Grease is really a "Gift of the Magi"-style story
Too many people focus on Sandy becoming a whore to get her man. She allegedly gives up being a good girl in order to win the bad boy of her dreams. This is a girl who is explicitly identified with Sandra Dee, the innocent Ingenue star of the 1950s—even more so in the play, where her last name is "Dumbrowski" (making her literally "Sandra D"). Blonde, sweet and even a cheerleader—how great a fall for her to go "bad" just for a boy.
What people tend to forget is that Danny undergoes his own transformation. Realizing that he can't have the "good girl" as he is, he reinvents himself to the point of becoming a letterman in track and field. Things have changed some in the decades since the days in which Grease is set, but back then, being a letterman was a big deal—it didn't matter the sport, you were the Big Man on Campus, you were college material, you were the definition of the guy parents wanted their daughters to date.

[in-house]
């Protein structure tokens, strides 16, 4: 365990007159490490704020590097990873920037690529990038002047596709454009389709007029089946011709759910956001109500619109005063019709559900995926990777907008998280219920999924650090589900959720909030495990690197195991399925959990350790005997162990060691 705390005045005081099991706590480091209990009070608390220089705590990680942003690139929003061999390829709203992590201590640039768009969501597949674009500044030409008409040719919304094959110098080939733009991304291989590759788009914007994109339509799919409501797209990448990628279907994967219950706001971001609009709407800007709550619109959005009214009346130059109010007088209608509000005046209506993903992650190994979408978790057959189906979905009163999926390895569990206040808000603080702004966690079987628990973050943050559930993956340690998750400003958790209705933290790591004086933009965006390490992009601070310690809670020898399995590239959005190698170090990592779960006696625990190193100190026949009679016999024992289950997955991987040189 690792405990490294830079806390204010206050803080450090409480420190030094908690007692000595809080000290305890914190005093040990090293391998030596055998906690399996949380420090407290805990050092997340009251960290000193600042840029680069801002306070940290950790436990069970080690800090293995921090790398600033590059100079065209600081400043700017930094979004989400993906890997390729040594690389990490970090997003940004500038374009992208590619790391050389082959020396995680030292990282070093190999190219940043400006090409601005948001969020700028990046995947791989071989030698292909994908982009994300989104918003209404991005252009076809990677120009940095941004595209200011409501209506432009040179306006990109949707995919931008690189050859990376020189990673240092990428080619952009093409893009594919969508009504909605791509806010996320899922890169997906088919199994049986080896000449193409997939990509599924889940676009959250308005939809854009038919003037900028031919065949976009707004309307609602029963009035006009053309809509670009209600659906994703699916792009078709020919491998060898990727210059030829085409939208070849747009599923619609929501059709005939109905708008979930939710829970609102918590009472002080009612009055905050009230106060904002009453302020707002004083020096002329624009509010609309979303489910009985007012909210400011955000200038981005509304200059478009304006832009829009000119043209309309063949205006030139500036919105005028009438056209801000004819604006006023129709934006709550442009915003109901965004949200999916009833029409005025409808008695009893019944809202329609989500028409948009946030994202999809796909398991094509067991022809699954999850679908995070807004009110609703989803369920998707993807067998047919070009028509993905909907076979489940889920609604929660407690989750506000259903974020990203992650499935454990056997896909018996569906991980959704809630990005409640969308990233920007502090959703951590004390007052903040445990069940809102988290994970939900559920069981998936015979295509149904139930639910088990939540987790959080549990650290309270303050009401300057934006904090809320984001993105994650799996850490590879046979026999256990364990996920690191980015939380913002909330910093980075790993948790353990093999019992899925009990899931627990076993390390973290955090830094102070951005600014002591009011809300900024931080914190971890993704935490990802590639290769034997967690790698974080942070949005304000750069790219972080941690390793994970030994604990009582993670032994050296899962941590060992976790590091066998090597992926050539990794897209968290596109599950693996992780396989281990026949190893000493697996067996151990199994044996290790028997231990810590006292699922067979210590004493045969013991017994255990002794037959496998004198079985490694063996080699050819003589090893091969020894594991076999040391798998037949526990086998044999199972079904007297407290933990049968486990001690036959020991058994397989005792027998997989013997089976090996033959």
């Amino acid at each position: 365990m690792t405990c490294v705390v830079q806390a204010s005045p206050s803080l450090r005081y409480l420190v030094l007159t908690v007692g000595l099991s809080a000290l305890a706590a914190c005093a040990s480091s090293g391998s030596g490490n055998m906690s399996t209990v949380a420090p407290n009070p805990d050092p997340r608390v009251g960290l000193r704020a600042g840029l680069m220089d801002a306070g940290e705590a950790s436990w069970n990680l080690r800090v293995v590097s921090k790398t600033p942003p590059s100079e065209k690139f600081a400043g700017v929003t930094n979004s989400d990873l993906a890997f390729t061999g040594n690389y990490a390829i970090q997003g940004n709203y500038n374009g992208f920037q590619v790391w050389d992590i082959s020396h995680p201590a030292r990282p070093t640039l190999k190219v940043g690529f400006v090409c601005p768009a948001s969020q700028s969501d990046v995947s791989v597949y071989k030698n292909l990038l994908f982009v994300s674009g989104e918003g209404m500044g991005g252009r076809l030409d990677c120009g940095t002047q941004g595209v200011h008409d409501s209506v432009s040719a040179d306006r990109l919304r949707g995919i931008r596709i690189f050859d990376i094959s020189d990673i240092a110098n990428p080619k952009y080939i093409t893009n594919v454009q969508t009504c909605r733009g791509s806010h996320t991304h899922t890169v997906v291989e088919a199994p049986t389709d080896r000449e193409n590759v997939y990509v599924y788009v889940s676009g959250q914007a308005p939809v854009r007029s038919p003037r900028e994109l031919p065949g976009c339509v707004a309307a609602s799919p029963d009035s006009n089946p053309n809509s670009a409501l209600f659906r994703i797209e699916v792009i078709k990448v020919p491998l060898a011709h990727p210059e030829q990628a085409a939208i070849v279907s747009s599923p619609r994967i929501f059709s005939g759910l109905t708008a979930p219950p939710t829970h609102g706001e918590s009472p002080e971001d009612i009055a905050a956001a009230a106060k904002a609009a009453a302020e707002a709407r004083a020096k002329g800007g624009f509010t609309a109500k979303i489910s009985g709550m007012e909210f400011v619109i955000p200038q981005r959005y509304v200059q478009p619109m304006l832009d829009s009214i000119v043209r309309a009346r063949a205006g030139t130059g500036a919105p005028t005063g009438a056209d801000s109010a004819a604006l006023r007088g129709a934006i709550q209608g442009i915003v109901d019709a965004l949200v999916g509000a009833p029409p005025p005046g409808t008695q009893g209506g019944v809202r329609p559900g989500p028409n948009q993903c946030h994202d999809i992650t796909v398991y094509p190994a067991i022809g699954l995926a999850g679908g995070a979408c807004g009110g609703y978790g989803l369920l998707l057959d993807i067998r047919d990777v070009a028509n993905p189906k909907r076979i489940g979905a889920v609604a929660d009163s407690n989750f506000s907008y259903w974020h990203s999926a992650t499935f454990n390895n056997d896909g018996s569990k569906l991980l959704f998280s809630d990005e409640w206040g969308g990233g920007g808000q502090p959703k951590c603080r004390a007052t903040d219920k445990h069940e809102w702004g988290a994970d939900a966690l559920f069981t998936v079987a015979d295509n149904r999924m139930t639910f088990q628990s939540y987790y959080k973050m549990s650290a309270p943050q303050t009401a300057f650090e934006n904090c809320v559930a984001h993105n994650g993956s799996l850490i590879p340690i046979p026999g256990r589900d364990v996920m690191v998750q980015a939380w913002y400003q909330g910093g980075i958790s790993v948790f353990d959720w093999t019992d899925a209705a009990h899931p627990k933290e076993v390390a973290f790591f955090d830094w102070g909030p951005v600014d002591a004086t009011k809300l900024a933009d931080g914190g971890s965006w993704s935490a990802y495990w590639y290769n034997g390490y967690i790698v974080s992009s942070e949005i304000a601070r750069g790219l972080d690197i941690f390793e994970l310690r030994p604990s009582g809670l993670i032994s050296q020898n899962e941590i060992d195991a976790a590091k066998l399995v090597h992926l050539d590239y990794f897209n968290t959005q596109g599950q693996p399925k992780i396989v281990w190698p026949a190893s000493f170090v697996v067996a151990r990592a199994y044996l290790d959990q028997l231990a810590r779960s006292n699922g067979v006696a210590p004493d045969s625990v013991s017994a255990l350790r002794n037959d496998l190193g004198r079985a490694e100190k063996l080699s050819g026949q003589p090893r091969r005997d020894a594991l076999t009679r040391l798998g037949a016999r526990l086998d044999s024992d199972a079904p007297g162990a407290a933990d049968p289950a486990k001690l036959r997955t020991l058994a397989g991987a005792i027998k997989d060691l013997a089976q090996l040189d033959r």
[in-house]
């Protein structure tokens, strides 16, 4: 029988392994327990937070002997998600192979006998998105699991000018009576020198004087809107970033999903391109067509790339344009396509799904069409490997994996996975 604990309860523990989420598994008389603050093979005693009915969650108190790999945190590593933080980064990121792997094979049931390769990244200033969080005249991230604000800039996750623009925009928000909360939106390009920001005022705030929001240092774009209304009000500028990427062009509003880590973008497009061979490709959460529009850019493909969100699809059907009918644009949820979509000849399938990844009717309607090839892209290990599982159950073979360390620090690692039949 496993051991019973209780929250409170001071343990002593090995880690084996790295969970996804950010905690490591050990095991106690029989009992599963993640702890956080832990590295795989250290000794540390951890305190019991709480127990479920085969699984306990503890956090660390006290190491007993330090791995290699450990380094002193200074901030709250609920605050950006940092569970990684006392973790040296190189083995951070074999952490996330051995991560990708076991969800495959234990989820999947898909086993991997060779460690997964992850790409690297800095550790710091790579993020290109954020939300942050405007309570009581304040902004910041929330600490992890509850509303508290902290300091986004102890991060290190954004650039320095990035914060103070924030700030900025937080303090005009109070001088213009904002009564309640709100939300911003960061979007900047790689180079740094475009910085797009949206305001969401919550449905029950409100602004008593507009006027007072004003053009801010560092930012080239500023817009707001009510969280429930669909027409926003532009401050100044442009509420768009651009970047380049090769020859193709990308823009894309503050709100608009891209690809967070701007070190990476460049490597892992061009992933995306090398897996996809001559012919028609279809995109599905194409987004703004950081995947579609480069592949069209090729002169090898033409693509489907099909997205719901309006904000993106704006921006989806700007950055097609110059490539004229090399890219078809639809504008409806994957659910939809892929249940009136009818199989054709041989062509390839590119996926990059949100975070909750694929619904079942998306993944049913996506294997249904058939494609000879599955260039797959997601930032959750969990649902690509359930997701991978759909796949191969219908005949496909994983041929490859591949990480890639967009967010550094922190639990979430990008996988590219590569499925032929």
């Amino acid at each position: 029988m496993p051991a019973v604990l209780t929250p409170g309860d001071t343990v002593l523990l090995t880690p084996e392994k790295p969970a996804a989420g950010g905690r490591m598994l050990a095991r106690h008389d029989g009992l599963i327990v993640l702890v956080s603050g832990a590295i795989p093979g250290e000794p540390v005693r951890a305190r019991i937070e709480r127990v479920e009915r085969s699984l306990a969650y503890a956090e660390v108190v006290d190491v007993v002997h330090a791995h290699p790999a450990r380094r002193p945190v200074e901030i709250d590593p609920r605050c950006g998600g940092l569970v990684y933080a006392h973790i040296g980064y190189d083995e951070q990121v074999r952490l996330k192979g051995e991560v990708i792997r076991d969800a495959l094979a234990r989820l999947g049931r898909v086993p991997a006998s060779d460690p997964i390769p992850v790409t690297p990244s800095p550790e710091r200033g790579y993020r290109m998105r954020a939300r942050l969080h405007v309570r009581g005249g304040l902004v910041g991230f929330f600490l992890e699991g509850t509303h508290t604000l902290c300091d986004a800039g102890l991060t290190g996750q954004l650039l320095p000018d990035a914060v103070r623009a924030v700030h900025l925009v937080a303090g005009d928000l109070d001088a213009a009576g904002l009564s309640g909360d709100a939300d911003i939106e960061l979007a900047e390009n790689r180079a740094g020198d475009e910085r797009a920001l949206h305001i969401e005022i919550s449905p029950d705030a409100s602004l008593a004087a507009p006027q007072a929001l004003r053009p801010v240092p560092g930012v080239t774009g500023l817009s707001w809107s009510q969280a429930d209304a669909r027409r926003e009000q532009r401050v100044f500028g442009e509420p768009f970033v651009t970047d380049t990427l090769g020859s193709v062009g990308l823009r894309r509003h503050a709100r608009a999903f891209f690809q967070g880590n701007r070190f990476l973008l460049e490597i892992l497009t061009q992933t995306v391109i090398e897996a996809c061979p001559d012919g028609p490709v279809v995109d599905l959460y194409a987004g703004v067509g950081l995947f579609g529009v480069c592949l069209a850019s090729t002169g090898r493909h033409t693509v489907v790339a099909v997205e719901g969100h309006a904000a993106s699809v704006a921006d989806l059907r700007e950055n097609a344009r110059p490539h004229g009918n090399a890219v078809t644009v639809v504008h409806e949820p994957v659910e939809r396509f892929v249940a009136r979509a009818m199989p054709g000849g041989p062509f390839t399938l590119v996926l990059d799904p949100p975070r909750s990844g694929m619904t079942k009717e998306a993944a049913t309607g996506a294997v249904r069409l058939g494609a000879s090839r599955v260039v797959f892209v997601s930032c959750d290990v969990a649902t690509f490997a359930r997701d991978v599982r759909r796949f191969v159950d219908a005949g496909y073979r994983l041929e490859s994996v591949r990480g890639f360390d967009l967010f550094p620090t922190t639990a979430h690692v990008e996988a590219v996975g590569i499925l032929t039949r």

So consider this—Sandy becomes a "bad girl" to get her bad boy, and at the same time he becomes a "good boy" to win his good girl. She hasn't "fallen to his level"—they've exchanged places. But unlike the usual "Gift of the Magi" Plot, neither has actually given up anything in the process. Instead, they've grown, expanding themselves rather than replacing themselves. They each now partake of both sides, and can choose which to embrace when. Danny may have peeled off and discarded his letter sweater to sing "You're The One That I Want" with Sandy, but nothing says that's permanent—he's just matching styles with the girl of his dreams. And it'll go the other way, too—they're each now comfortable with the other's world.